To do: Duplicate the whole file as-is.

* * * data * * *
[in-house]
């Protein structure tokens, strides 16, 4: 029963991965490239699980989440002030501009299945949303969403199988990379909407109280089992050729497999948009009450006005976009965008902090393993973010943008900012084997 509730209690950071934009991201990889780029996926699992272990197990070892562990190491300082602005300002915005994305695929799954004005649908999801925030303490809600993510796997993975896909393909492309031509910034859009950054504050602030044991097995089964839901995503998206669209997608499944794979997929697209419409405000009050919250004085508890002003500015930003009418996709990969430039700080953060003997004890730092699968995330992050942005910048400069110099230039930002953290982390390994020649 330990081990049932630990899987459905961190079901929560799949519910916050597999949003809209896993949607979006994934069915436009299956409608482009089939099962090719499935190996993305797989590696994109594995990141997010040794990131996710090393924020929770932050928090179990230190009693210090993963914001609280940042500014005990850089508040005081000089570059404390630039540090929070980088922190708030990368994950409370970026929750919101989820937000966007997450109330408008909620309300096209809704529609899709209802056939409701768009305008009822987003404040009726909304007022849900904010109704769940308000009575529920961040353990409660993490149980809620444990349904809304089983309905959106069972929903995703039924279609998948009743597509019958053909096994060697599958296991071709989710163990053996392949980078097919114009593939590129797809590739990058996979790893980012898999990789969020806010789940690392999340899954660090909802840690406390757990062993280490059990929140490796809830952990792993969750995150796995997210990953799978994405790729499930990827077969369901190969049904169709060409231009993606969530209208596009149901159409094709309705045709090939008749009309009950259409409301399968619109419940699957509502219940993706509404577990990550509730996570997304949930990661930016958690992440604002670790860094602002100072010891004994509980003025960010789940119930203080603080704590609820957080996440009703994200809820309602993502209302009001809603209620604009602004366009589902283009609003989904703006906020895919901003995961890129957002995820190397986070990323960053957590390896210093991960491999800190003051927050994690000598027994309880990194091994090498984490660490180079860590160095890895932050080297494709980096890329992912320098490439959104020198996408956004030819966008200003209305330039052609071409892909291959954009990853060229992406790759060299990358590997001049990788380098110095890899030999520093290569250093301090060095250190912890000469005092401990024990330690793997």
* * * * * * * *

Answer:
[in-house]
């Protein structure tokens, strides 16, 4: 029963991965490239699980989440002030501009299945949303969403199988990379909407109280089992050729497999948009009450006005976009965008902090393993973010943008900012084997 509730209690950071934009991201990889780029996926699992272990197990070892562990190491300082602005300002915005994305695929799954004005649908999801925030303490809600993510796997993975896909393909492309031509910034859009950054504050602030044991097995089964839901995503998206669209997608499944794979997929697209419409405000009050919250004085508890002003500015930003009418996709990969430039700080953060003997004890730092699968995330992050942005910048400069110099230039930002953290982390390994020649 330990081990049932630990899987459905961190079901929560799949519910916050597999949003809209896993949607979006994934069915436009299956409608482009089939099962090719499935190996993305797989590696994109594995990141997010040794990131996710090393924020929770932050928090179990230190009693210090993963914001609280940042500014005990850089508040005081000089570059404390630039540090929070980088922190708030990368994950409370970026929750919101989820937000966007997450109330408008909620309300096209809704529609899709209802056939409701768009305008009822987003404040009726909304007022849900904010109704769940308000009575529920961040353990409660993490149980809620444990349904809304089983309905959106069972929903995703039924279609998948009743597509019958053909096994060697599958296991071709989710163990053996392949980078097919114009593939590129797809590739990058996979790893980012898999990789969020806010789940690392999340899954660090909802840690406390757990062993280490059990929140490796809830952990792993969750995150796995997210990953799978994405790729499930990827077969369901190969049904169709060409231009993606969530209208596009149901159409094709309705045709090939008749009309009950259409409301399968619109419940699957509502219940993706509404577990990550509730996570997304949930990661930016958690992440604002670790860094602002100072010891004994509980003025960010789940119930203080603080704590609820957080996440009703994200809820309602993502209302009001809603209620604009602004366009589902283009609003989904703006906020895919901003995961890129957002995820190397986070990323960053957590390896210093991960491999800190003051927050994690000598027994309880990194091994090498984490660490180079860590160095890895932050080297494709980096890329992912320098490439959104020198996408956004030819966008200003209305330039052609071409892909291959954009990853060229992406790759060299990358590997001049990788380098110095890899030999520093290569250093301090060095250190912890000469005092401990024990330690793997």